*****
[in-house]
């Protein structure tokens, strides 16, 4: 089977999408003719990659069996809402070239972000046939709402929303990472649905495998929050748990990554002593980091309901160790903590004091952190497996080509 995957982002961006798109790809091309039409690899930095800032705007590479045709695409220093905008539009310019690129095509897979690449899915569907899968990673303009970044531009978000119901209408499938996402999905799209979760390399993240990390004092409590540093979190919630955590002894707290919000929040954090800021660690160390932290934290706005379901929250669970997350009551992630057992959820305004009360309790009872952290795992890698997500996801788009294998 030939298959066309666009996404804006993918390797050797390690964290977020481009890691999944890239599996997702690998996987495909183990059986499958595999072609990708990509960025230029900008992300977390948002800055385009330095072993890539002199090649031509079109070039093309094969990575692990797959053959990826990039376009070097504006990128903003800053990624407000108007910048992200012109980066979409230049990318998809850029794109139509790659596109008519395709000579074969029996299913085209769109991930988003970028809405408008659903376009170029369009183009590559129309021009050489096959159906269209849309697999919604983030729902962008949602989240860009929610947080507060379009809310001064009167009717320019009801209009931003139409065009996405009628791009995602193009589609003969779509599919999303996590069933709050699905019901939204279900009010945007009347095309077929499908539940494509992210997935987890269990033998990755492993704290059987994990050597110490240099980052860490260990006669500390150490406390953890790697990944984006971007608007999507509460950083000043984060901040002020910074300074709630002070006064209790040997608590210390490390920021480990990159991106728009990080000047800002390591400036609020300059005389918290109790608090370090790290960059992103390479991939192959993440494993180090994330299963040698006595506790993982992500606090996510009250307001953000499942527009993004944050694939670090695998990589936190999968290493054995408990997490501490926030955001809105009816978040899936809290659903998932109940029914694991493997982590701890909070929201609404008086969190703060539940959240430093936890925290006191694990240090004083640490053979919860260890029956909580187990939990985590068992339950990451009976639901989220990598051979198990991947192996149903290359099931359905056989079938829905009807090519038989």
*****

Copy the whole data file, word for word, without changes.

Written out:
[in-house]
């Protein structure tokens, strides 16, 4: 089977999408003719990659069996809402070239972000046939709402929303990472649905495998929050748990990554002593980091309901160790903590004091952190497996080509 995957982002961006798109790809091309039409690899930095800032705007590479045709695409220093905008539009310019690129095509897979690449899915569907899968990673303009970044531009978000119901209408499938996402999905799209979760390399993240990390004092409590540093979190919630955590002894707290919000929040954090800021660690160390932290934290706005379901929250669970997350009551992630057992959820305004009360309790009872952290795992890698997500996801788009294998 030939298959066309666009996404804006993918390797050797390690964290977020481009890691999944890239599996997702690998996987495909183990059986499958595999072609990708990509960025230029900008992300977390948002800055385009330095072993890539002199090649031509079109070039093309094969990575692990797959053959990826990039376009070097504006990128903003800053990624407000108007910048992200012109980066979409230049990318998809850029794109139509790659596109008519395709000579074969029996299913085209769109991930988003970028809405408008659903376009170029369009183009590559129309021009050489096959159906269209849309697999919604983030729902962008949602989240860009929610947080507060379009809310001064009167009717320019009801209009931003139409065009996405009628791009995602193009589609003969779509599919999303996590069933709050699905019901939204279900009010945007009347095309077929499908539940494509992210997935987890269990033998990755492993704290059987994990050597110490240099980052860490260990006669500390150490406390953890790697990944984006971007608007999507509460950083000043984060901040002020910074300074709630002070006064209790040997608590210390490390920021480990990159991106728009990080000047800002390591400036609020300059005389918290109790608090370090790290960059992103390479991939192959993440494993180090994330299963040698006595506790993982992500606090996510009250307001953000499942527009993004944050694939670090695998990589936190999968290493054995408990997490501490926030955001809105009816978040899936809290659903998932109940029914694991493997982590701890909070929201609404008086969190703060539940959240430093936890925290006191694990240090004083640490053979919860260890029956909580187990939990985590068992339950990451009976639901989220990598051979198990991947192996149903290359099931359905056989079938829905009807090519038989």